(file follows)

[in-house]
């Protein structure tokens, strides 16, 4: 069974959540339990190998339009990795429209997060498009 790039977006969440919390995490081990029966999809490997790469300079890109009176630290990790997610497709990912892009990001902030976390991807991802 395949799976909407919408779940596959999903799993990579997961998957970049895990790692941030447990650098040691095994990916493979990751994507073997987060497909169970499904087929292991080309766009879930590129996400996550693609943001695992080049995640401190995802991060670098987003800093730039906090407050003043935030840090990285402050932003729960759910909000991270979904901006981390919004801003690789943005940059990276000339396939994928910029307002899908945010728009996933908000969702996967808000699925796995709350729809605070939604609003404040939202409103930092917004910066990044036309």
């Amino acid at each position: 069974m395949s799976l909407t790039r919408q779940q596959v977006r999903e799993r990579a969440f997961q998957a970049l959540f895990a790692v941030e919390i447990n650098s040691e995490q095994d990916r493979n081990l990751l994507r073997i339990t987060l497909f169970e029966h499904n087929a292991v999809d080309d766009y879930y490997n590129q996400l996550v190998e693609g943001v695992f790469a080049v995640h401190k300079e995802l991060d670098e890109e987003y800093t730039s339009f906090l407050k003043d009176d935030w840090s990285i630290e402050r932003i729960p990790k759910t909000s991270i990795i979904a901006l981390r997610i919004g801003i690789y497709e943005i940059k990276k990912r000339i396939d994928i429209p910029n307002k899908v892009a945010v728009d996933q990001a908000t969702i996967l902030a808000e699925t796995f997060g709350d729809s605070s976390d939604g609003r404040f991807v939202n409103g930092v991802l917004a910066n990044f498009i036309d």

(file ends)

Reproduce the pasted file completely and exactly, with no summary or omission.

[in-house]
């Protein structure tokens, strides 16, 4: 069974959540339990190998339009990795429209997060498009 790039977006969440919390995490081990029966999809490997790469300079890109009176630290990790997610497709990912892009990001902030976390991807991802 395949799976909407919408779940596959999903799993990579997961998957970049895990790692941030447990650098040691095994990916493979990751994507073997987060497909169970499904087929292991080309766009879930590129996400996550693609943001695992080049995640401190995802991060670098987003800093730039906090407050003043935030840090990285402050932003729960759910909000991270979904901006981390919004801003690789943005940059990276000339396939994928910029307002899908945010728009996933908000969702996967808000699925796995709350729809605070939604609003404040939202409103930092917004910066990044036309």
């Amino acid at each position: 069974m395949s799976l909407t790039r919408q779940q596959v977006r999903e799993r990579a969440f997961q998957a970049l959540f895990a790692v941030e919390i447990n650098s040691e995490q095994d990916r493979n081990l990751l994507r073997i339990t987060l497909f169970e029966h499904n087929a292991v999809d080309d766009y879930y490997n590129q996400l996550v190998e693609g943001v695992f790469a080049v995640h401190k300079e995802l991060d670098e890109e987003y800093t730039s339009f906090l407050k003043d009176d935030w840090s990285i630290e402050r932003i729960p990790k759910t909000s991270i990795i979904a901006l981390r997610i919004g801003i690789y497709e943005i940059k990276k990912r000339i396939d994928i429209p910029n307002k899908v892009a945010v728009d996933q990001a908000t969702i996967l902030a808000e699925t796995f997060g709350d729809s605070s976390d939604g609003r404040f991807v939202n409103g930092v991802l917004a910066n990044f498009i036309d």